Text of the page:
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Navy Works to Protect Centuries-old Oak Tree on Norfolk Naval Station

In this May 3, 2004 file photo, security personnel wait to inspect vehicles entering Norfolk Naval Station in Norfolk, Va. (AP Photo/The Virginian-Pilot, Mort Fryman)
In this May 3, 2004 file photo, security personnel wait to inspect vehicles entering Norfolk Naval Station in Norfolk, Va. (AP Photo/The Virginian-Pilot, Mort Fryman)

NORFOLK — Security is always a top priority on the world's largest naval base — even for a tree.

One of the largest recorded oak trees in Virginia is tucked away in an empty grass field near the edge of Norfolk Naval Station near Willoughby Bay, surrounded by an 8-foot black wrought iron fence to protect it from anyone who might do it harm.

Nobody knows exactly how old the tree is, but estimates range from 400 to 600 years because it was on farmland owned by Thomas Willoughby, who came to Virginia in 1610. The only way to tell the tree's age for sure would be to bore a hole into it or cut it down.

The Navy is more interested in protecting the Willoughby Live Oak, though. The sprawling, 48-foot-tall tree has more than 300 points on it, according to a 2015 measure by the Norfolk Master Gardener Volunteer Significant Tree Program.

"We care about the tree's longevity," said Thomas Olexa, the base's natural resource manager. "This tree is so unique because of the age of the tree, the location of it and how it came to be."

Earlier this week, a team of volunteers fought off invaders the fence couldn't: posion ivy, English ivy and jasmine. Volunteers cut off the ivy at its base and applied limited amounts of herbicide to make sure it doesn't return.

"Right now, there's really nothing wrong with the tree," said Michael Nentwich, Norfolk's forester. "It's doing quite well. We see a lot of new growth on the tree and it's thriving. We just want to make sure we're not doing any harm to the tree."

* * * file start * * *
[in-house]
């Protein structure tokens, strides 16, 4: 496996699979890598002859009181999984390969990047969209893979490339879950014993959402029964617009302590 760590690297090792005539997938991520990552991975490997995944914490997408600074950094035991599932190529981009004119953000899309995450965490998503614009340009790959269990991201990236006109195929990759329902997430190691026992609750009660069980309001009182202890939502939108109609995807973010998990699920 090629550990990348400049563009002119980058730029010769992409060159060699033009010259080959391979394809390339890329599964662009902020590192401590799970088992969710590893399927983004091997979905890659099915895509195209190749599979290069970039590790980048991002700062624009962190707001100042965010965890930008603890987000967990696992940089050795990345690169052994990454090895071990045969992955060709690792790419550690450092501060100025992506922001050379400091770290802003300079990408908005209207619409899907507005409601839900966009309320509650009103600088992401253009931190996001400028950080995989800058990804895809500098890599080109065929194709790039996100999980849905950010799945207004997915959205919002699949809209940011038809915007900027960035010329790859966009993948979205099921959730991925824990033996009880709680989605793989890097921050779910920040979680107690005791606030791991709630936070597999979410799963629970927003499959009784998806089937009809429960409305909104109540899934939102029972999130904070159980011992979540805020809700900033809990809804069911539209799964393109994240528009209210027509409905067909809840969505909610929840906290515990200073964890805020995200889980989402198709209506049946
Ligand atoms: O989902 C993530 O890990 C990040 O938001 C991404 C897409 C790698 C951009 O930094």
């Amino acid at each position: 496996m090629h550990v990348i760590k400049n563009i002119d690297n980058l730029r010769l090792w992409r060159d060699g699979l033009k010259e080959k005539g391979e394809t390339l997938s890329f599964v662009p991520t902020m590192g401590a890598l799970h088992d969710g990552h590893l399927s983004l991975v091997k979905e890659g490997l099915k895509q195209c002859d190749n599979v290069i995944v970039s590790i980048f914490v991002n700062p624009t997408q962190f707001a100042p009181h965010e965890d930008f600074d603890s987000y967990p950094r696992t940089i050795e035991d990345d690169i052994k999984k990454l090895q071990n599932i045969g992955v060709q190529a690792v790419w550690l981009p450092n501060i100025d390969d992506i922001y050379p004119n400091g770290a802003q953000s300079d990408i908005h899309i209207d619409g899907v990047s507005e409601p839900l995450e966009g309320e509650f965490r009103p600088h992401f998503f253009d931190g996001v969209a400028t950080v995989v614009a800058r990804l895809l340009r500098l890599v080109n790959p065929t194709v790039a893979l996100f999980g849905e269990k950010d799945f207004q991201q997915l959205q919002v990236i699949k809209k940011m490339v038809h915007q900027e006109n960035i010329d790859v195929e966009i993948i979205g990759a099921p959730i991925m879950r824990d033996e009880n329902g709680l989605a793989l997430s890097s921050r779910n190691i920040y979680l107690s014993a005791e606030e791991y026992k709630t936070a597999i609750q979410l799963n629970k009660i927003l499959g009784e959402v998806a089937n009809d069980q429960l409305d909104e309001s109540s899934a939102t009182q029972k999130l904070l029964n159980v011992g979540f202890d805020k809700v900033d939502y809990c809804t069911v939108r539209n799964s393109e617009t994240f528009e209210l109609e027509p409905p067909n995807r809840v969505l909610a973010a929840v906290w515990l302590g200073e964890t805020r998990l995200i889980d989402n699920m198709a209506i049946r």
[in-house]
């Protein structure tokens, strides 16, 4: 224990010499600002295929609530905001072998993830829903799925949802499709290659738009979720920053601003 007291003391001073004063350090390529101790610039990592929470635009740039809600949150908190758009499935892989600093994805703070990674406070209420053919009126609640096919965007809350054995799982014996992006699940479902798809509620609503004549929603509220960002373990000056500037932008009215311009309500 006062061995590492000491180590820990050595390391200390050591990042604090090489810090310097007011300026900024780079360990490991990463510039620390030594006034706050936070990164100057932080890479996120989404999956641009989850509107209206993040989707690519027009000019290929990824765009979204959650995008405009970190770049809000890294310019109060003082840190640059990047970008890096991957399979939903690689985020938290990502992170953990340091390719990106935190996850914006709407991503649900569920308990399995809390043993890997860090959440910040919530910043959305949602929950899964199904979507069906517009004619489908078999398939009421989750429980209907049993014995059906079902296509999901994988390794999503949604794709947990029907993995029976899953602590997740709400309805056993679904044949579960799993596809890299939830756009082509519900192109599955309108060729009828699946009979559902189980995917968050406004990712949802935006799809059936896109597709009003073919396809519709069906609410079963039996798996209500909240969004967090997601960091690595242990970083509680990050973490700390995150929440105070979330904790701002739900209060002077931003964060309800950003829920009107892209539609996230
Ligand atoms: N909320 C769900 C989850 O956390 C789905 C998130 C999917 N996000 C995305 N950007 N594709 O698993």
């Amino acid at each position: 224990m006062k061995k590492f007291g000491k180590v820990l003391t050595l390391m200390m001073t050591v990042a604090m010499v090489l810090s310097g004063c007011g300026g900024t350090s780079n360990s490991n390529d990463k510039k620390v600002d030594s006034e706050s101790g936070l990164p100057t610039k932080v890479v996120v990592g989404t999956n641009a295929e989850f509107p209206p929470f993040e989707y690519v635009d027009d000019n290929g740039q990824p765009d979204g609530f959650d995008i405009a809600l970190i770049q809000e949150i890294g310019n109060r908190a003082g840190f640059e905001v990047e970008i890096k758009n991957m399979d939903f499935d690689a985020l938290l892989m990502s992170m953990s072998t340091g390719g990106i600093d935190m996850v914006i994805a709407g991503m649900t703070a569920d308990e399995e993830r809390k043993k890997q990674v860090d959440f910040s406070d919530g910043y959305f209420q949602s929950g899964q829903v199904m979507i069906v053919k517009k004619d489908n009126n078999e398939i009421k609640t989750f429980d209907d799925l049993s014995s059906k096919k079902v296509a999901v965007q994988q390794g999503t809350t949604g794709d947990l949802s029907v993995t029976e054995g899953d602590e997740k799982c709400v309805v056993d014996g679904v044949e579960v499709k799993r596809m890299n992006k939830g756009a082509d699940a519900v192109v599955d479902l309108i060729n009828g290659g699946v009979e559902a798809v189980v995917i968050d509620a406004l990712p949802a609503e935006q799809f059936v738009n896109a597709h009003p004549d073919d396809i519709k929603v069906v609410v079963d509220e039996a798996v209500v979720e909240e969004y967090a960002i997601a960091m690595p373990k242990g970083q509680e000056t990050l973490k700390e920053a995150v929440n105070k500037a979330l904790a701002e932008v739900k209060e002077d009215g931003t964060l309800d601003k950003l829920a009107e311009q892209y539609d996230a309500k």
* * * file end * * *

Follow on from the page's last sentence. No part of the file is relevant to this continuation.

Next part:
Occasionally branches break off in storms, but officials said the tree is structurally sound. Nentwich said volunteers will start paring back weeds by the tree twice a year.

The maintenance project between the Navy and the city gave local gardeners access to a tree steeped in local history, but one that few people outside of gardening and forestry circles know about. Local legend has it that the pirate Blackbeard once climbed the tree to keep watch over the entrance to the Chesapeake Bay, according to an entry in Virginia Tech's Virginia Big Tree Database.

The Navy base considers the tree a historic treasure, but it's so far off the beaten path that it isn't included on the bus tour that thousands of tourists take each year. However, viewing the tree doesn't require special base access.

The tree can be seen from behind a chain-link fence on a public street — Rippard Avenue — less than the length of a football field away.

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